No two persons ever read the same book. --Edmund Wilson

Sunday, July 01, 2007

#25: Shooting Elvis: Confessions of an Accidental Terrorist -- Robert Eversz

"I don't have any experience writing things down. I like to take photographs. That's how I see things." That's the opening line, and it's deceptive, like so much in this novel.

Mary Anne Baker, the narrator of Shooting Elvis, is an all-American girl: matching lipstick and nail-polish, blue-collar family, difficult relationship with her father, working as a photographer at a Baby Photo Studio, having an off-again-on-again relationship with Wrex who -- with his leather jacket, tattoos and piercings -- knows 'how to accessorise danger'.

Then Wrex asks her to drop off a parcel at LAX, and everything changes.

Mary Anne Baker, responsible for blowing up a major international airport, is no more. She's become Nina Zero, post-punk bohemian chick, one step ahead of the law and trying desperately to find out what the hell is going on, and what's so important about the heavy black suitcase she's acquired. (A stolen artwork is involved, though the piece in question is never named -- there are plenty of hints though.)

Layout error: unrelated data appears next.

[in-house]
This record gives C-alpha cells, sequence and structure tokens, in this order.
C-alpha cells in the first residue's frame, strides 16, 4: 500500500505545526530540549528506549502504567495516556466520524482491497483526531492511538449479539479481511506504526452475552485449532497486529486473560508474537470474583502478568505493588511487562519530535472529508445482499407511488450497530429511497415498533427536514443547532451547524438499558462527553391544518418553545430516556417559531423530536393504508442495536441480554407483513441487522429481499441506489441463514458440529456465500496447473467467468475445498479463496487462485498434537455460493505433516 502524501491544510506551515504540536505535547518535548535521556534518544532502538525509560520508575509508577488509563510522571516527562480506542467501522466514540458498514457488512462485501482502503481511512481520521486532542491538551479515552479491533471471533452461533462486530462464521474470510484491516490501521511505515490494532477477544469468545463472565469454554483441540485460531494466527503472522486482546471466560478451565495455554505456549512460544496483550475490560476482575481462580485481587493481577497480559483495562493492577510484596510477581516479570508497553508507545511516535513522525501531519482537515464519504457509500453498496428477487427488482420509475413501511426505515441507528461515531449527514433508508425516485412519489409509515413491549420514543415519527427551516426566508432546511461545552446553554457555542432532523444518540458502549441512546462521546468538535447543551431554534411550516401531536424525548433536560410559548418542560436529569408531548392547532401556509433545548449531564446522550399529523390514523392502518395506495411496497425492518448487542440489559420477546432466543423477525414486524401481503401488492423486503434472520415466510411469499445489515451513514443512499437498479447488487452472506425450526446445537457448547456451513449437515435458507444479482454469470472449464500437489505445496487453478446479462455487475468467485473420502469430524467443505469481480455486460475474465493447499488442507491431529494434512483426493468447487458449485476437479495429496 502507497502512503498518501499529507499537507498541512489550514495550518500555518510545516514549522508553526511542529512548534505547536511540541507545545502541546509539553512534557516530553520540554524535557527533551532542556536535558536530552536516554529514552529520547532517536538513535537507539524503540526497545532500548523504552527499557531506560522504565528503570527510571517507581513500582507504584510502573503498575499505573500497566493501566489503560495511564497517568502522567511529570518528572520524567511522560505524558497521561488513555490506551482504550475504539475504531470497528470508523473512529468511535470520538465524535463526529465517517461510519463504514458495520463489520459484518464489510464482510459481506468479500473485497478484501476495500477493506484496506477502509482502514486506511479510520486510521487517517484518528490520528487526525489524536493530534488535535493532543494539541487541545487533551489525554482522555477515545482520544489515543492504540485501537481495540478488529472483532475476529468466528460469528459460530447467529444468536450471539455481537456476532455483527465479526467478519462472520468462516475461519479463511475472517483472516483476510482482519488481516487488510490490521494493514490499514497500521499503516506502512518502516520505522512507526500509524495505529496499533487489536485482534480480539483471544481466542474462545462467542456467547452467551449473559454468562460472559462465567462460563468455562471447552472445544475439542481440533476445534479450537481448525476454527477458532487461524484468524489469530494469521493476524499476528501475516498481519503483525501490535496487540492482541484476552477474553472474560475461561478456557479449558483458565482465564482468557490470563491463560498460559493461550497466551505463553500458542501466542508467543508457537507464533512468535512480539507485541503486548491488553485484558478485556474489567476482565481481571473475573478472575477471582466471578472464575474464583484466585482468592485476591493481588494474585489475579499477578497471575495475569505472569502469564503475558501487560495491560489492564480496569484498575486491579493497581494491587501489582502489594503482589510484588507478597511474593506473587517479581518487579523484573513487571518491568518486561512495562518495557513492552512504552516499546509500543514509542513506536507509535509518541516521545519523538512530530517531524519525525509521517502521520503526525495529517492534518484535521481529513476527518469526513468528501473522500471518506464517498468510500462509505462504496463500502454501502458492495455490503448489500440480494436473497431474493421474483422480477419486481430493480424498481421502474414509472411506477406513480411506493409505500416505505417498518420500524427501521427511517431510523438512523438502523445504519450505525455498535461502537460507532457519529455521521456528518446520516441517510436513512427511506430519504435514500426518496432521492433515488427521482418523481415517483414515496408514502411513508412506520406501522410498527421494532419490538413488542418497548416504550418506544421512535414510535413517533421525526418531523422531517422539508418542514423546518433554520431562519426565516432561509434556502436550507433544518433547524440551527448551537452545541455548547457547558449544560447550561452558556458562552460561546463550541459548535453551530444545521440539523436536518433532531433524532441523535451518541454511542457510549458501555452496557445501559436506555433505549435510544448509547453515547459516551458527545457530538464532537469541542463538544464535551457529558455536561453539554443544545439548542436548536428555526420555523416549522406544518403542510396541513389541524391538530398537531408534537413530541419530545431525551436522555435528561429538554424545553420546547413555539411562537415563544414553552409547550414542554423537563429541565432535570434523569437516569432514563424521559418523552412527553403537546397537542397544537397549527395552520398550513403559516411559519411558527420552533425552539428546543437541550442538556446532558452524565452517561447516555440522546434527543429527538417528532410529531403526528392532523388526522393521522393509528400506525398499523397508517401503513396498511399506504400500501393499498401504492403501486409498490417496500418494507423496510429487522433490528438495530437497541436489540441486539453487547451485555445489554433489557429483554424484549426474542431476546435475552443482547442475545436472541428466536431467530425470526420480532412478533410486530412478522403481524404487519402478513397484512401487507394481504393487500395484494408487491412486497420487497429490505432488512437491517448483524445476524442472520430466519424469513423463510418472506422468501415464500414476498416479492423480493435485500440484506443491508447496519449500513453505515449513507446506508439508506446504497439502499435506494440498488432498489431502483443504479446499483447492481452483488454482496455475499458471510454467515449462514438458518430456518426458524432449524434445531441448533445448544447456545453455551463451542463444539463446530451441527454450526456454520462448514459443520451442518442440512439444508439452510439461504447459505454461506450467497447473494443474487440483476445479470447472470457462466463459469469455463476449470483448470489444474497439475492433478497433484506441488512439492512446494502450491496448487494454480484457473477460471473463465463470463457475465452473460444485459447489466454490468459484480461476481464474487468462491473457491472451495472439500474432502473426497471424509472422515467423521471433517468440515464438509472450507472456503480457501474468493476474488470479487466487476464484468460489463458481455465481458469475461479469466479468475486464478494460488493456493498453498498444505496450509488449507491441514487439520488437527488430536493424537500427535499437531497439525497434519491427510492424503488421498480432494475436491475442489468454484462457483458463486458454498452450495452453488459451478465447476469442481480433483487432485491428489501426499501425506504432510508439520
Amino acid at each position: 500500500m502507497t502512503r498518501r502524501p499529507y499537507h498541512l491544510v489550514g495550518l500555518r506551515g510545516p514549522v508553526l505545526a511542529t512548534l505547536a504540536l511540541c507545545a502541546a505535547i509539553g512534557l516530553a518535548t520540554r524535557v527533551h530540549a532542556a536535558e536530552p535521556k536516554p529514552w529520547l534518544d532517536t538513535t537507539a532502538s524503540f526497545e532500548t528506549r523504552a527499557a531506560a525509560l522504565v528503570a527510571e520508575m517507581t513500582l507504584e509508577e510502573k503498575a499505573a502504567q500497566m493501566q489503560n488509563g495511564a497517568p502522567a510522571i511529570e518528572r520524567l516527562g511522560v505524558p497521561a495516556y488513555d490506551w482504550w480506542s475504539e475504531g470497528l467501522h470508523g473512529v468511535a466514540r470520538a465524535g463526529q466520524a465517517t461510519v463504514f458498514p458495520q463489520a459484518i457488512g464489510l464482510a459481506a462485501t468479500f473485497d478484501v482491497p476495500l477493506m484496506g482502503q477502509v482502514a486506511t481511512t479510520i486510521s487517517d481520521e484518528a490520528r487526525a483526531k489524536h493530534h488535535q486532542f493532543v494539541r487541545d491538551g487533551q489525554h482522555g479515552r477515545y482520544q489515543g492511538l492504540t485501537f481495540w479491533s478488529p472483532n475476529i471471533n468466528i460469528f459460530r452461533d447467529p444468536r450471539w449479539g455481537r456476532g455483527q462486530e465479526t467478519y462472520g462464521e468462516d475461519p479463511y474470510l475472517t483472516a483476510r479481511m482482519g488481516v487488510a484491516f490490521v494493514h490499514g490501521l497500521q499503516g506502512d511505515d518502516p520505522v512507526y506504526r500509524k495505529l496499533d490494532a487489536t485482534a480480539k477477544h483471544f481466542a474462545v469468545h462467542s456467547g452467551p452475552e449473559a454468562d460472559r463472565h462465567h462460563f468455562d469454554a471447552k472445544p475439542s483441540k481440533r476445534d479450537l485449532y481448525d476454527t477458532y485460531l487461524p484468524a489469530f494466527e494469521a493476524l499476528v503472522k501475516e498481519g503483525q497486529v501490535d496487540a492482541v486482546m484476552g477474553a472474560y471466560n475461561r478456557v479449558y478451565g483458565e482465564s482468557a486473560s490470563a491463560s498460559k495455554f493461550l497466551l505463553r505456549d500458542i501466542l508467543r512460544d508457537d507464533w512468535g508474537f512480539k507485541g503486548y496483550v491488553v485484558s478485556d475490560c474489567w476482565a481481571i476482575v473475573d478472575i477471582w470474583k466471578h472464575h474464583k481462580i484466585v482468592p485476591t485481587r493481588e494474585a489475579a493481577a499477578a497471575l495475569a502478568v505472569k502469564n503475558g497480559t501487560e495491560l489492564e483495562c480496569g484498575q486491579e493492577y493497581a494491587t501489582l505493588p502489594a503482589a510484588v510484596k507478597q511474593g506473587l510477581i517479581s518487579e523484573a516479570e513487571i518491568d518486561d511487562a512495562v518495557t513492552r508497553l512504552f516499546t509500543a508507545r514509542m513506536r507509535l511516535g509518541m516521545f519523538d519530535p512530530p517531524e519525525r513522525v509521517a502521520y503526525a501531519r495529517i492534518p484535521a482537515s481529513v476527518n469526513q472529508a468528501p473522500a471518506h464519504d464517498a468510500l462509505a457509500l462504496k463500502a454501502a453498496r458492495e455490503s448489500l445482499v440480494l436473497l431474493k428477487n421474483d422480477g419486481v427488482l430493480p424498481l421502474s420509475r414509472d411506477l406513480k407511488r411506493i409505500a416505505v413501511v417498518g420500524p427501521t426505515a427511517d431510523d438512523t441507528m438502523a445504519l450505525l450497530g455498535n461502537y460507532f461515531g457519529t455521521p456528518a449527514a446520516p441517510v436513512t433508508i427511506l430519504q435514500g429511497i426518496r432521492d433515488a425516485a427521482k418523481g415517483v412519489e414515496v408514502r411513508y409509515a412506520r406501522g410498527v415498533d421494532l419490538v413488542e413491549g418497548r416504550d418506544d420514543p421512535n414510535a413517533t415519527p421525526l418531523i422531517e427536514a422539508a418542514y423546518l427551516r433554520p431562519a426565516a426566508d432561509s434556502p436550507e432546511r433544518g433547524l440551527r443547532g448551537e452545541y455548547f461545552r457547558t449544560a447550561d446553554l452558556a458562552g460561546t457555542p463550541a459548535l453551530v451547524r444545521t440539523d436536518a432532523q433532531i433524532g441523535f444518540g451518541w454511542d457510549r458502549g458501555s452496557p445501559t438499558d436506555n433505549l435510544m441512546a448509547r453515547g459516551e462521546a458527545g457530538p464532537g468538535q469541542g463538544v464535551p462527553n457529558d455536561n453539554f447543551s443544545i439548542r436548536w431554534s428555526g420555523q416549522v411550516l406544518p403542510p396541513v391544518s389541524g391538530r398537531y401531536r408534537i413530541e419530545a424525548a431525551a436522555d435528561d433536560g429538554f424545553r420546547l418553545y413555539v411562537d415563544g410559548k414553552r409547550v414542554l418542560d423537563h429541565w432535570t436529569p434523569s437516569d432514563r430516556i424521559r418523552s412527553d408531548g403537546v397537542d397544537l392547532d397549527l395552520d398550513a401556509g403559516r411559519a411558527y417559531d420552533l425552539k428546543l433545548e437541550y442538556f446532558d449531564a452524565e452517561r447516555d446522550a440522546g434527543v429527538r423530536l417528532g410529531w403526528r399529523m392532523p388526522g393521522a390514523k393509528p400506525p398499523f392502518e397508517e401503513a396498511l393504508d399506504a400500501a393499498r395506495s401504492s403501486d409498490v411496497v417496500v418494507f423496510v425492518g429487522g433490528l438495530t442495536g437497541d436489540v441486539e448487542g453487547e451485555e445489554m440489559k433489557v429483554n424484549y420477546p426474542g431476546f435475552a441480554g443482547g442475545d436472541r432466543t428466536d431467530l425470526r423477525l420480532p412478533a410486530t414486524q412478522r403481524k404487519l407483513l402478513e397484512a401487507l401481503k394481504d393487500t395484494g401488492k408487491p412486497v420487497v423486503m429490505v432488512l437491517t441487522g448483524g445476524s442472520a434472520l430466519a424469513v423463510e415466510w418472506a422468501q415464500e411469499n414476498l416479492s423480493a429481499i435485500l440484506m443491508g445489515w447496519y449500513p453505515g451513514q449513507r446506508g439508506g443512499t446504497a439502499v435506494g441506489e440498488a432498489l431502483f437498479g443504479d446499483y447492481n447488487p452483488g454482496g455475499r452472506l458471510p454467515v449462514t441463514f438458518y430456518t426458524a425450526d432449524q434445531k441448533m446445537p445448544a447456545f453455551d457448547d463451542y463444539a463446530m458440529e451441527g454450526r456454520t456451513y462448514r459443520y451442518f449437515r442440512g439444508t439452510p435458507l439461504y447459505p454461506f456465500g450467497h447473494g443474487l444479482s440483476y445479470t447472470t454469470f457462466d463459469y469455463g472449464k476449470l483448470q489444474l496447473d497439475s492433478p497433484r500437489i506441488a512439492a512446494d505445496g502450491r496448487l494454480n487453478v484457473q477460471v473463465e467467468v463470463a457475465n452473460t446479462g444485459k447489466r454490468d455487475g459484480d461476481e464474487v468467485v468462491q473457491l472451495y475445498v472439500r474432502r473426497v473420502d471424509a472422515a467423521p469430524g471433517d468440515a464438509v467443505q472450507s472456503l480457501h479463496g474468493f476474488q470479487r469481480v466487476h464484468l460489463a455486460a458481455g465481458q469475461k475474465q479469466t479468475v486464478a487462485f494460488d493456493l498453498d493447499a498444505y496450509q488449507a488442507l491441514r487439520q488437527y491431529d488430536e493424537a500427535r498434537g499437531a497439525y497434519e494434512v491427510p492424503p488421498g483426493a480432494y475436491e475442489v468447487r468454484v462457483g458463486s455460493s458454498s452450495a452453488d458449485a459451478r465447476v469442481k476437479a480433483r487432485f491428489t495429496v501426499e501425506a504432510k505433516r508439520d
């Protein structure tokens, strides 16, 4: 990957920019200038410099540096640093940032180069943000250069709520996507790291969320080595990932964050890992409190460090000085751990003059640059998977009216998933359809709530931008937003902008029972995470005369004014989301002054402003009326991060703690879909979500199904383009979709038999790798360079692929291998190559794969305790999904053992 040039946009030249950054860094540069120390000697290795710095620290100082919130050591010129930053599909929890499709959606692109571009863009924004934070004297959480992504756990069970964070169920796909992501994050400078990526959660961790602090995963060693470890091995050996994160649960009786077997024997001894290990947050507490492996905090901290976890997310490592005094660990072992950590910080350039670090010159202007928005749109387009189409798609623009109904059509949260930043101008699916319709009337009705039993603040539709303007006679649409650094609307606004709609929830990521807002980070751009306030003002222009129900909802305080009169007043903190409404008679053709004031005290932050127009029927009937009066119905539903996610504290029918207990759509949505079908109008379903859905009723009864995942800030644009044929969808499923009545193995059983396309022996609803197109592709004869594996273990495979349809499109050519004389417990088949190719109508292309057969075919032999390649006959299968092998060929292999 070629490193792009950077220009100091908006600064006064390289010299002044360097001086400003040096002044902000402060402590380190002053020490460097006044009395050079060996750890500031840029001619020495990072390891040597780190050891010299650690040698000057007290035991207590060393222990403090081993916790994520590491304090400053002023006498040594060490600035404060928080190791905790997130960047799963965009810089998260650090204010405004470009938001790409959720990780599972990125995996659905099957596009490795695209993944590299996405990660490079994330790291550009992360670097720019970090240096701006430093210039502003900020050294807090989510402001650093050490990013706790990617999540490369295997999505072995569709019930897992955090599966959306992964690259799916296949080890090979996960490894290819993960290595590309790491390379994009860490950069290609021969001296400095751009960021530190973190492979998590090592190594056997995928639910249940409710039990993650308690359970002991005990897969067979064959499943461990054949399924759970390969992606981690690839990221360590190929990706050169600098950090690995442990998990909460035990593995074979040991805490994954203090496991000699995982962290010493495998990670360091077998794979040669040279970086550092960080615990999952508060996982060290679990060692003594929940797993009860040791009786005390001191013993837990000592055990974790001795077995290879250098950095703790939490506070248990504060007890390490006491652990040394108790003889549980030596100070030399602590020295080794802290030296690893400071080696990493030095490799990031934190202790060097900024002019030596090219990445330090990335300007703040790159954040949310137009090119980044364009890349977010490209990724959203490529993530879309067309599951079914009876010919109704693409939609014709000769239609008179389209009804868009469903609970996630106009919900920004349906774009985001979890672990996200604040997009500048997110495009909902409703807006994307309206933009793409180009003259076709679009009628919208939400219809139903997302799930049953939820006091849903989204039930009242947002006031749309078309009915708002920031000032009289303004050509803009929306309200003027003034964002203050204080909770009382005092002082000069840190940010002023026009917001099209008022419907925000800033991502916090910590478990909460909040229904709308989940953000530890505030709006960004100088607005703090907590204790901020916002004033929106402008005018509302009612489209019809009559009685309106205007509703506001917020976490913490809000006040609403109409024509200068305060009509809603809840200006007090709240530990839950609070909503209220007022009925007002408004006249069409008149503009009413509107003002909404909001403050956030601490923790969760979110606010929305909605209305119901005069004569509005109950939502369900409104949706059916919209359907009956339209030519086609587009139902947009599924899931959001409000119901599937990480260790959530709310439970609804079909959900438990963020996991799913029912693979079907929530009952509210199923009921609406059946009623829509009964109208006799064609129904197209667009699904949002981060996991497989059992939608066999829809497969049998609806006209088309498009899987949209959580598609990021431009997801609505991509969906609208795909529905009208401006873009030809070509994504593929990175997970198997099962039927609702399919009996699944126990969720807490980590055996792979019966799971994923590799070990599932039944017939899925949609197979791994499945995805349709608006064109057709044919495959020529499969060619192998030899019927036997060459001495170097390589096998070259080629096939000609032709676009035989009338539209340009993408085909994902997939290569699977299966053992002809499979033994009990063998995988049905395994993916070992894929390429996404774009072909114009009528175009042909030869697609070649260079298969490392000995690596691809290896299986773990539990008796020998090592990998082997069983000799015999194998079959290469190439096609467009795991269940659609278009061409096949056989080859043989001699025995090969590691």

Nina falls in with Cass, an artist and scriptwriter, whose interest in her is not wholly altruistic. "If I bring you in I'll get first shot at the script, maybe get a chance to direct... It's what all the really interesting criminals are doing now. Television movies."

The novel's about role-playing, reinventing yourself, acting ("we think we can get Madonna to play you") and art. Nina's voice comes across very clearly despite that disclaimer at the beginning: bad grammar, Valley-girl idiom, honest and wry. And her reinvention isn't skin-deep: only once she's come to terms with who she was can she face up to who she is.

The novel was written in 1996: it seems like another era, a pre-9/11 world, where blowing up an airport is -- well, not quite a minor offense, but more akin to a Hollywood movie than a news report.

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